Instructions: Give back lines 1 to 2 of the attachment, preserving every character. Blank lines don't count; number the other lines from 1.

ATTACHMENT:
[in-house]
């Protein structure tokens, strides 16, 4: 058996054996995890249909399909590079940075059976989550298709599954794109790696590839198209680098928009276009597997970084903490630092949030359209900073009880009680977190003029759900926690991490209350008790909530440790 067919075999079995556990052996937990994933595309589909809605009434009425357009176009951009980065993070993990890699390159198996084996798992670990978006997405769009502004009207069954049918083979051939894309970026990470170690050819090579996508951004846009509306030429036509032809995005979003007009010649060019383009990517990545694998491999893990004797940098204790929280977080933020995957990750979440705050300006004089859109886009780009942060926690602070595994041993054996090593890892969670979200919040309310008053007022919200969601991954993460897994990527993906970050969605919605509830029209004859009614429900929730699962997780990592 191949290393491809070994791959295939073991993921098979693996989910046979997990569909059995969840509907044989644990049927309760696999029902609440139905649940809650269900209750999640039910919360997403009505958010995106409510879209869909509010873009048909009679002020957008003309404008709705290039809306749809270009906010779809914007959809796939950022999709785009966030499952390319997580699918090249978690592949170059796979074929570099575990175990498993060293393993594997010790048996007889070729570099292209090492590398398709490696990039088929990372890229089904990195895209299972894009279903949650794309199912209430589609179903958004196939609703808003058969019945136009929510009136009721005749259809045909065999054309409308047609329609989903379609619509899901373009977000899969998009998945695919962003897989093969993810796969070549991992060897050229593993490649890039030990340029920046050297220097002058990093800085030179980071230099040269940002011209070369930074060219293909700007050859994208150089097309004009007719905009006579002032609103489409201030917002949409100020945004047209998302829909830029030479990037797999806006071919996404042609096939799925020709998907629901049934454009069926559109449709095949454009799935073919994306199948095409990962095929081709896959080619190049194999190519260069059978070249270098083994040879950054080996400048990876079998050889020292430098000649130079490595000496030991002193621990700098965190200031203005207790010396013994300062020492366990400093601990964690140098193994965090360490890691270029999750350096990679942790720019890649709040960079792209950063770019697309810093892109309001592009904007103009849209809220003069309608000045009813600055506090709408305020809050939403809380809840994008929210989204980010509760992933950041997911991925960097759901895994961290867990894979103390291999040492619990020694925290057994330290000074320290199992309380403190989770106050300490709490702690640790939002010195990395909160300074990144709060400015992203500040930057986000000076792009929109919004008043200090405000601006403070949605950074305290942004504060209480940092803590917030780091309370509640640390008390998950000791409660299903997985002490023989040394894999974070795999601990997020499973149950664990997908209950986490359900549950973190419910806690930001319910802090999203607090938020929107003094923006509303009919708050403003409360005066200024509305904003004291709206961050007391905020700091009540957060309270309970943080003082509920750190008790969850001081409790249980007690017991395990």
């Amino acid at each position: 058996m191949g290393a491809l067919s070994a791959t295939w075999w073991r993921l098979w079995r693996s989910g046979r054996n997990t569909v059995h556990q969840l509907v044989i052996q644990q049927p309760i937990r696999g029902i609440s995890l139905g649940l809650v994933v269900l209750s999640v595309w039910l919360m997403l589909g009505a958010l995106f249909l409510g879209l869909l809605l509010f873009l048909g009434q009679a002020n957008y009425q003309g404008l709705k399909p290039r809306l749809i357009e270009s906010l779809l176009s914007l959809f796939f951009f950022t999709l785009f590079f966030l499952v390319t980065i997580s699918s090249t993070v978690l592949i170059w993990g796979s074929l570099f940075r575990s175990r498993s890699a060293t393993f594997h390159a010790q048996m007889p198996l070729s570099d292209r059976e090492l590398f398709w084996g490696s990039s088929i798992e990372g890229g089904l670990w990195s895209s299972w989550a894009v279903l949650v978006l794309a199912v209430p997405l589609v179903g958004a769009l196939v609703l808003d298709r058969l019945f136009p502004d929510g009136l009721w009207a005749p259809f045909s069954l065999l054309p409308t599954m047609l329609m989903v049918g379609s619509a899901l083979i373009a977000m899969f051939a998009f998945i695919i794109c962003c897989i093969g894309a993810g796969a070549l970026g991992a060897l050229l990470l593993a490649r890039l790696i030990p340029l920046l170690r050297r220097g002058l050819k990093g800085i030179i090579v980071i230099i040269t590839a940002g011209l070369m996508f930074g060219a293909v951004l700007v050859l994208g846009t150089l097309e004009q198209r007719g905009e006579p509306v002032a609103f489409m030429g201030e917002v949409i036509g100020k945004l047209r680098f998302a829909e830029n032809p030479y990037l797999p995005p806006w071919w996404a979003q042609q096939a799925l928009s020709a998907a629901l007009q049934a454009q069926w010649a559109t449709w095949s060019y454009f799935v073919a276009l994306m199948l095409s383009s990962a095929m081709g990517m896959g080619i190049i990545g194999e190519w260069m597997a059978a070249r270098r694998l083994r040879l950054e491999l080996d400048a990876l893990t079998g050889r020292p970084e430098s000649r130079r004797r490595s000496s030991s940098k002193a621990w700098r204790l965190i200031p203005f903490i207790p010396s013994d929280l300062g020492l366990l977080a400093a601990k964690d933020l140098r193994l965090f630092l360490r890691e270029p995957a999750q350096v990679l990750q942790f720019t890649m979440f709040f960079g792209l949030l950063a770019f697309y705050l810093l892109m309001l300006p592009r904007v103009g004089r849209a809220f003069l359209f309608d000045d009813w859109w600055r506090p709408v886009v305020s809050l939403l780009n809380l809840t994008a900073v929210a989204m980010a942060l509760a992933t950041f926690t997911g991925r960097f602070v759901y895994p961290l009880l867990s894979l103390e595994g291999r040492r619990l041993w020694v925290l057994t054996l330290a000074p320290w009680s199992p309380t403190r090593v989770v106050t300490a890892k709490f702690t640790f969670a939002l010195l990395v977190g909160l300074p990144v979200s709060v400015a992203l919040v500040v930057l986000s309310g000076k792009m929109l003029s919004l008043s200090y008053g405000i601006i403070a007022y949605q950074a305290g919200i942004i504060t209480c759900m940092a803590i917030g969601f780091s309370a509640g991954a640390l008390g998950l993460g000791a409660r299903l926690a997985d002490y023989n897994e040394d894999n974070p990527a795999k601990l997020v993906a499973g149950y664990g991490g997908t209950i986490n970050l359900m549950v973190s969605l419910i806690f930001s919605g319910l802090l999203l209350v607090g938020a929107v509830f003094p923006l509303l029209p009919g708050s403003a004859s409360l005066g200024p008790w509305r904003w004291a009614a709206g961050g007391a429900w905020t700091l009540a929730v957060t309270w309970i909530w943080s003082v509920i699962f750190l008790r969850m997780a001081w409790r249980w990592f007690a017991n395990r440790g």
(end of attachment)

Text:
[in-house]
């Protein structure tokens, strides 16, 4: 058996054996995890249909399909590079940075059976989550298709599954794109790696590839198209680098928009276009597997970084903490630092949030359209900073009880009680977190003029759900926690991490209350008790909530440790 067919075999079995556990052996937990994933595309589909809605009434009425357009176009951009980065993070993990890699390159198996084996798992670990978006997405769009502004009207069954049918083979051939894309970026990470170690050819090579996508951004846009509306030429036509032809995005979003007009010649060019383009990517990545694998491999893990004797940098204790929280977080933020995957990750979440705050300006004089859109886009780009942060926690602070595994041993054996090593890892969670979200919040309310008053007022919200969601991954993460897994990527993906970050969605919605509830029209004859009614429900929730699962997780990592 191949290393491809070994791959295939073991993921098979693996989910046979997990569909059995969840509907044989644990049927309760696999029902609440139905649940809650269900209750999640039910919360997403009505958010995106409510879209869909509010873009048909009679002020957008003309404008709705290039809306749809270009906010779809914007959809796939950022999709785009966030499952390319997580699918090249978690592949170059796979074929570099575990175990498993060293393993594997010790048996007889070729570099292209090492590398398709490696990039088929990372890229089904990195895209299972894009279903949650794309199912209430589609179903958004196939609703808003058969019945136009929510009136009721005749259809045909065999054309409308047609329609989903379609619509899901373009977000899969998009998945695919962003897989093969993810796969070549991992060897050229593993490649890039030990340029920046050297220097002058990093800085030179980071230099040269940002011209070369930074060219293909700007050859994208150089097309004009007719905009006579002032609103489409201030917002949409100020945004047209998302829909830029030479990037797999806006071919996404042609096939799925020709998907629901049934454009069926559109449709095949454009799935073919994306199948095409990962095929081709896959080619190049194999190519260069059978070249270098083994040879950054080996400048990876079998050889020292430098000649130079490595000496030991002193621990700098965190200031203005207790010396013994300062020492366990400093601990964690140098193994965090360490890691270029999750350096990679942790720019890649709040960079792209950063770019697309810093892109309001592009904007103009849209809220003069309608000045009813600055506090709408305020809050939403809380809840994008929210989204980010509760992933950041997911991925960097759901895994961290867990894979103390291999040492619990020694925290057994330290000074320290199992309380403190989770106050300490709490702690640790939002010195990395909160300074990144709060400015992203500040930057986000000076792009929109919004008043200090405000601006403070949605950074305290942004504060209480940092803590917030780091309370509640640390008390998950000791409660299903997985002490023989040394894999974070795999601990997020499973149950664990997908209950986490359900549950973190419910806690930001319910802090999203607090938020929107003094923006509303009919708050403003409360005066200024509305904003004291709206961050007391905020700091009540957060309270309970943080003082509920750190008790969850001081409790249980007690017991395990």